The Baroque architecture of Ragusa, in Sicily's southern region, is a good place to feel that old world romance. Cefalù, on the other hand, combines Sicily's coastal charm and medieval beauty. Away from the main tourist spots, Pantelleria, an island off the coast of southern Sicily, is a good place to relax in idyllic surroundings.


Families who choose to book package holidays in Sicily can take their children up the cable car to Taormina, where sightseeing and walking around the town's Greek Amphitheatre is recommended. Parco Avventura Madonie is another destination the kids will enjoy. Here, they can climb trees with rope ladders, bike through the woodland areas or simply have a picnic with the rest of the family.


At Mount Etna, visitors can soak in the desolate and sulphuric landscapes that are adorned with rivers of lava, while on-board a four-wheel drive or via guided tours on foot. In winter, the slopes of the volcano are popular with winter sports enthusiasts. Volcano-themed adventures can also be had on the Aeolian Islands, off Sicily's northern coast. On one of the islands, Stromboli, visitors can trek to a volcanic crater at night when the spectacular lava eruptions are best viewed.

Need to know

Need to know [destination]


The language spoken in Sicily is Sicilian, a Romance language distinct from Italian. However, most locals are able to speak Italian proficiently. Older-generation Sicilians, however, might not be able to. English is spoken by the young generation in varying fluency. Those in the tourist industry usually speak a combination of English, German and French, so you should have no problem holding a conversation in the tourist areas.


Sicily is a region of Italy, thus the official currency is the euro. Banks and exchange bureaux are available, while ATMs are widely available in major cities as well as in small towns and villages with bank branches. Visitors are advised to check with their home bank regarding charges for foreign withdrawals. In addition, visitors will need a four-digit PIN as six-digit PINs don't work here. Credit cards can be used in big establishments, with MasterCard and Visa being the most widely accepted cards, or prepaid currency cards offer an alternative if your own bank card is not compatible.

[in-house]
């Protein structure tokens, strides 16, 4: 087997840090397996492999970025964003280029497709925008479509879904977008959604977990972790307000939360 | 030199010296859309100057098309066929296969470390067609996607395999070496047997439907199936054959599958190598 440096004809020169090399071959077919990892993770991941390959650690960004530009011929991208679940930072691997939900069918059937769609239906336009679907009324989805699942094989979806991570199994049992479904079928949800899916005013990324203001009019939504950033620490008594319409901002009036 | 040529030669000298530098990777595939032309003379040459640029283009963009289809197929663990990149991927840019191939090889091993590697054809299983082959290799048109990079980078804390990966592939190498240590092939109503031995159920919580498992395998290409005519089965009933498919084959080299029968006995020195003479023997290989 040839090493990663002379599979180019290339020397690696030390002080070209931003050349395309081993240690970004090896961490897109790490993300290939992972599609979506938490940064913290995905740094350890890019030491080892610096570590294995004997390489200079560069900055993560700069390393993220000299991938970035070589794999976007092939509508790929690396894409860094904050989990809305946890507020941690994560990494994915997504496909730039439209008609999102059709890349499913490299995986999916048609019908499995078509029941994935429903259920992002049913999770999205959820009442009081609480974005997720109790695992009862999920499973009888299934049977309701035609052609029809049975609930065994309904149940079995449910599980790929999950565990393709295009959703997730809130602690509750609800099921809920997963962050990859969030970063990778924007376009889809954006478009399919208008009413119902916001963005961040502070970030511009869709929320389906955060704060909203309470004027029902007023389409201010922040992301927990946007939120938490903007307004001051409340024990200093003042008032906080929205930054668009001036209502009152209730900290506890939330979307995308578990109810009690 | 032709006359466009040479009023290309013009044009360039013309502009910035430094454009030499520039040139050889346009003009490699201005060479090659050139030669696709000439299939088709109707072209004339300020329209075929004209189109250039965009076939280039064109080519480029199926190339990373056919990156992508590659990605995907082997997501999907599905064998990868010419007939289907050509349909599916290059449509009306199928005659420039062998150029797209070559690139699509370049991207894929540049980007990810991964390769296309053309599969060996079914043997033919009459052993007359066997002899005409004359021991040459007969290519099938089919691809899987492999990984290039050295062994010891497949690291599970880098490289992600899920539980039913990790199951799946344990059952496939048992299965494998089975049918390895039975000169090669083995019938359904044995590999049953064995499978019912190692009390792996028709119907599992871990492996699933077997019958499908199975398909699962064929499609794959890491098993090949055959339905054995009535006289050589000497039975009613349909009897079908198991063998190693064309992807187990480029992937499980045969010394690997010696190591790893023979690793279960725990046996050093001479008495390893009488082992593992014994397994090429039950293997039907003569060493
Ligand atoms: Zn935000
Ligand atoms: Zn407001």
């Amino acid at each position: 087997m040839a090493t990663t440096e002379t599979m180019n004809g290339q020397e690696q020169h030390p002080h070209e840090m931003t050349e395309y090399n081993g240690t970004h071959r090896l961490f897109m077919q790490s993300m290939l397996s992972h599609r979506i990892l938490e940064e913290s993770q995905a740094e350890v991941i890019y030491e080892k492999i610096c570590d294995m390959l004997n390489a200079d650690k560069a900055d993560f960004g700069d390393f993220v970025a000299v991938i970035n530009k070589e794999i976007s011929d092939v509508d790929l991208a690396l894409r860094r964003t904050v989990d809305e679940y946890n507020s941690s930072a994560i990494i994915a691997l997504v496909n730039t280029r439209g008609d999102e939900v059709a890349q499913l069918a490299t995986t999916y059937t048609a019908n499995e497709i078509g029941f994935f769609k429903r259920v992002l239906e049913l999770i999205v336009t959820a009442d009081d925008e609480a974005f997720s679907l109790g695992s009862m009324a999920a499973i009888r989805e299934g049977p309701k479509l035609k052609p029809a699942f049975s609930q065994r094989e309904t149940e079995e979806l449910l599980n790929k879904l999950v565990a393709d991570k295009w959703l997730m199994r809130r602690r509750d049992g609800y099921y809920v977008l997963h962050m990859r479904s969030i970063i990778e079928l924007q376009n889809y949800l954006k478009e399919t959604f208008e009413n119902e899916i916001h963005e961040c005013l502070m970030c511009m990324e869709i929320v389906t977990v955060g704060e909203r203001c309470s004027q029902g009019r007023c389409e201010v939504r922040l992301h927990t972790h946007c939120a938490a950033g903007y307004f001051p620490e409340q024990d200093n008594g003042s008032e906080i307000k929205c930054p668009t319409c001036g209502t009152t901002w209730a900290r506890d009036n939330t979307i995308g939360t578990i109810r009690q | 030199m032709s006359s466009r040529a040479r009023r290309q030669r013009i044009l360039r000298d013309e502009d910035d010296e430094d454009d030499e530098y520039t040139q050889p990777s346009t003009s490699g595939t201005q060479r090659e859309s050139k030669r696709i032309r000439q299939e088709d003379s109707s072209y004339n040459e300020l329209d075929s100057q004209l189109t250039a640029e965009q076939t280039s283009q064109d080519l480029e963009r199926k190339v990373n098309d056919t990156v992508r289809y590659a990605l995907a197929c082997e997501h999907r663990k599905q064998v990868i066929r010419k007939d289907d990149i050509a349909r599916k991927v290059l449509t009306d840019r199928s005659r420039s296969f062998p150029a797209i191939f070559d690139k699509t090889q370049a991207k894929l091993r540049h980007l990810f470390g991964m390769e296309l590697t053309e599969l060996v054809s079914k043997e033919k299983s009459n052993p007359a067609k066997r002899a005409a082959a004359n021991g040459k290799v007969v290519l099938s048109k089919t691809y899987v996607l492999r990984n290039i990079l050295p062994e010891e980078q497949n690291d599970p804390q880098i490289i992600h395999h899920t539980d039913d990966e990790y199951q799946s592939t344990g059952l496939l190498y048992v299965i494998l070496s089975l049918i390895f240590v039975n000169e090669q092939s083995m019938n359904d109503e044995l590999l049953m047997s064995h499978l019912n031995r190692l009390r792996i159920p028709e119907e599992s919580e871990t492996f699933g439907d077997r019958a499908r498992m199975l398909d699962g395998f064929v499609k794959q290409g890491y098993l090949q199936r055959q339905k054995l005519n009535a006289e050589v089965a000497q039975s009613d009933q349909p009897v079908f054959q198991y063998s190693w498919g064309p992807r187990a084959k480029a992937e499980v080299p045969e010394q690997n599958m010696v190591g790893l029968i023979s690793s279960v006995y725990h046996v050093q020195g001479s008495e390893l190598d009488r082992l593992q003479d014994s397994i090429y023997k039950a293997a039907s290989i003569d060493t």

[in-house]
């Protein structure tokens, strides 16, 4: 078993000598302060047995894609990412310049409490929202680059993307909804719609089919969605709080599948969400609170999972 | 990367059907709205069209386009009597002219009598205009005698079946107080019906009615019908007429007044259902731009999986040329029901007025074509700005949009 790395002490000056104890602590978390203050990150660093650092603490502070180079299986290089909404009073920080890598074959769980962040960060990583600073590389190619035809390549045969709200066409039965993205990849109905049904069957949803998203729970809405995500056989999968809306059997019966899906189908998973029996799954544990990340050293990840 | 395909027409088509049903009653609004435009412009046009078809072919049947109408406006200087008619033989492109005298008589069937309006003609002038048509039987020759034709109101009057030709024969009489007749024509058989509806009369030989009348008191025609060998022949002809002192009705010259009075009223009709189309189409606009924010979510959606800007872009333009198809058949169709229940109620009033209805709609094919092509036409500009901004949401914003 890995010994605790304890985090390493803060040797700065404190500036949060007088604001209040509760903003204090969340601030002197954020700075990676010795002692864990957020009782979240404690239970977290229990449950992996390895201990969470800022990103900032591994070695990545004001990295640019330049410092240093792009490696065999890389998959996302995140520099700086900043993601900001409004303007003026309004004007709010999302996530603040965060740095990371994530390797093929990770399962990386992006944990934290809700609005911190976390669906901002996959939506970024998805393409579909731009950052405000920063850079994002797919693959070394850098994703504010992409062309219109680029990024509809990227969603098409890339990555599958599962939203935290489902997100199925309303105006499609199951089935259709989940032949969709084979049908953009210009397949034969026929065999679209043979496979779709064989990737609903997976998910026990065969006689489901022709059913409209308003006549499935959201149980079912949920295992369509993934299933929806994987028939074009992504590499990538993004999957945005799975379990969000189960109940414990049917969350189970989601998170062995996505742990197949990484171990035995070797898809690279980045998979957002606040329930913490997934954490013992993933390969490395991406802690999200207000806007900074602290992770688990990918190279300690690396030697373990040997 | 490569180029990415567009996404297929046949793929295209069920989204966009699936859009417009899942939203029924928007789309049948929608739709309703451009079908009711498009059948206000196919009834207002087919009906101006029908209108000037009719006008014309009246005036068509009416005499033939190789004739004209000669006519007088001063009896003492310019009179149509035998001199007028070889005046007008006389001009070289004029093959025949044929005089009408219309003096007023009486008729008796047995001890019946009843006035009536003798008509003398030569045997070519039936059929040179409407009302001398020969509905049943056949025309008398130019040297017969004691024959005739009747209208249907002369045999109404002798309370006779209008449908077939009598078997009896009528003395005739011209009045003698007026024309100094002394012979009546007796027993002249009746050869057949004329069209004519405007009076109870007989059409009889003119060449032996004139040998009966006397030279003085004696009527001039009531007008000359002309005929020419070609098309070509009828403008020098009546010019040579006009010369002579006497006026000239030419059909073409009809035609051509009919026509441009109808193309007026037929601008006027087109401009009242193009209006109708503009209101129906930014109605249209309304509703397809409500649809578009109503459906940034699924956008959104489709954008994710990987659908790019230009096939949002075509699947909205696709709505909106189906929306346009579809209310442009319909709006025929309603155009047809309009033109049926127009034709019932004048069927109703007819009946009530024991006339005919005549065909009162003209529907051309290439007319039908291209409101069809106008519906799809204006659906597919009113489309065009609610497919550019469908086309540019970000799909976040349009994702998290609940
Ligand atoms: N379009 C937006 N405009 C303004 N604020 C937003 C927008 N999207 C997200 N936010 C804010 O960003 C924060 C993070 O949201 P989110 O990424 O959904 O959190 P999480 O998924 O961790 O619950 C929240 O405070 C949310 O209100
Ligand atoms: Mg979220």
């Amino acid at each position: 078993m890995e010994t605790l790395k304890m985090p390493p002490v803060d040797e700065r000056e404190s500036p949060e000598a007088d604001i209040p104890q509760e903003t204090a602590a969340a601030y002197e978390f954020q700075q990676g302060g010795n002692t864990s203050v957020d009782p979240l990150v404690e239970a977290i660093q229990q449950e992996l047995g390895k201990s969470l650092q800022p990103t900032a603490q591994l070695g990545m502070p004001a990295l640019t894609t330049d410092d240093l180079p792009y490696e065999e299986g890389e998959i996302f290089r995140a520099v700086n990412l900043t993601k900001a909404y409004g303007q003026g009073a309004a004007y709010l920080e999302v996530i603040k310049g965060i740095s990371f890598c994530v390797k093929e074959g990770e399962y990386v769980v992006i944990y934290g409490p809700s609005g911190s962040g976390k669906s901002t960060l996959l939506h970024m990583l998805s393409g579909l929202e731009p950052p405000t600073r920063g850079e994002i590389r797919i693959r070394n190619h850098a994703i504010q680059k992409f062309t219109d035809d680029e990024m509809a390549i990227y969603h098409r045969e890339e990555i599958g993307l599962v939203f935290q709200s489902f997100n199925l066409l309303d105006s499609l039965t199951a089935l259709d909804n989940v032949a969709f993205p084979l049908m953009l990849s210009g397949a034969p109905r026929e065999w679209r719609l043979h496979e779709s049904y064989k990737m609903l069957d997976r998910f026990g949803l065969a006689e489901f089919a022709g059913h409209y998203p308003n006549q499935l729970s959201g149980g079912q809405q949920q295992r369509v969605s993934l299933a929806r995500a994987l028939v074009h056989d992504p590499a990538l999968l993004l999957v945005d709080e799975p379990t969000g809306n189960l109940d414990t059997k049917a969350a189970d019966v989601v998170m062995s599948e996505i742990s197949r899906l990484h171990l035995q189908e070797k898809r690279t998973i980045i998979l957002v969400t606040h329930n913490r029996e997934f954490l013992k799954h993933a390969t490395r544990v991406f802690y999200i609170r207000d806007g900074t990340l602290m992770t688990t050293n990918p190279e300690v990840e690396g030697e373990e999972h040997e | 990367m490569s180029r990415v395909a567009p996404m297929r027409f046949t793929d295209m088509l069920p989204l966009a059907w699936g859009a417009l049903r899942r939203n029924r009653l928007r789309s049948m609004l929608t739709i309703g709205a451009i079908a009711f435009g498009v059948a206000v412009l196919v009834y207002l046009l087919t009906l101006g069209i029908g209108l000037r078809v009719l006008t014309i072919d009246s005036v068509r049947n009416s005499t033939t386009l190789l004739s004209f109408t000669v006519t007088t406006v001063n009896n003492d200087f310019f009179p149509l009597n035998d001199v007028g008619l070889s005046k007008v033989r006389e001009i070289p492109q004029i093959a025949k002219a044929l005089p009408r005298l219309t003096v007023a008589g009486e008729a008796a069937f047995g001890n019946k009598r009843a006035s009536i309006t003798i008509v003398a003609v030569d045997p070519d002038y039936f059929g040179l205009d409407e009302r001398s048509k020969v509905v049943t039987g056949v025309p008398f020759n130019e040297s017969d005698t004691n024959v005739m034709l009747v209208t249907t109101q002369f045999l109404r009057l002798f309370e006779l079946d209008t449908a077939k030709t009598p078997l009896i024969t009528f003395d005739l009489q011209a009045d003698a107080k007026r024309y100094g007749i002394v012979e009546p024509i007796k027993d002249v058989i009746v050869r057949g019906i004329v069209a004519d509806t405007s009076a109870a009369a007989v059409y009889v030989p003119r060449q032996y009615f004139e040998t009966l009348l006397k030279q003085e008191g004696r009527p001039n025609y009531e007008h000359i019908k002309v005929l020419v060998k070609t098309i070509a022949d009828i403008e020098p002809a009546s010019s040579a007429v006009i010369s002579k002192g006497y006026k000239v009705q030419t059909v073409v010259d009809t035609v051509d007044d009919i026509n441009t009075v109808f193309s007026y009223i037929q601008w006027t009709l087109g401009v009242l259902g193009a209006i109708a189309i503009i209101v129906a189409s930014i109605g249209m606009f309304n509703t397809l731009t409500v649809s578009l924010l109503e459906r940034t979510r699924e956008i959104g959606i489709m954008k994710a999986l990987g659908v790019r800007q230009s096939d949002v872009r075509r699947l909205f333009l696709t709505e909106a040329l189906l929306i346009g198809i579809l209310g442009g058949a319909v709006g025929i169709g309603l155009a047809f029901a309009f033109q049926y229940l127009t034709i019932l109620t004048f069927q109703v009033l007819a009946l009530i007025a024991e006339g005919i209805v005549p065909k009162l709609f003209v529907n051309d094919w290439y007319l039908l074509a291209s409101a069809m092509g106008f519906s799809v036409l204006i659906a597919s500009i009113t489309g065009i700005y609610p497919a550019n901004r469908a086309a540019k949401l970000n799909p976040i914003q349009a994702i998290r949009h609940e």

Italy is part of the Schengen zone and nationals from Schengen-member countries do not need a visa to enter the country, including Sicily. However, a passport is required. For nationals of the UK, the US, Canada and Australia, a passport is required with at least three months of validity. Nationals of other countries are advised to contact their nearest Italian diplomatic mission for details on tourist visas.


The Italian peninsula, from which Sicily is separated by only a narrow strait, enjoys a Mediterranean climate. The summers are hot and dry while winters are mild and rainy. Summer, July to September, is considered high season and is when Sicily's coastal cities fill up with tourists. During this period, temperatures hover between 25 and 30°C. The best time to visit is April to June and September to October. These shoulder seasons are when the main tourist areas gain a little respite from the crowds and the climate is overall pleasant.

Main Airports

Sicily's main airport is located in its second largest city, Catania. Catania-Fontanarossa Airport is the busiest airport in Sicily, receiving flights from many Italian cities as well as the rest of Europe. The secondary airport is Palermo Airport, which also receives numerous domestic and international flights from Europe. A tertiary airport now receiving an increasing number of low-cost carriers is Trapani-Birgi Airport.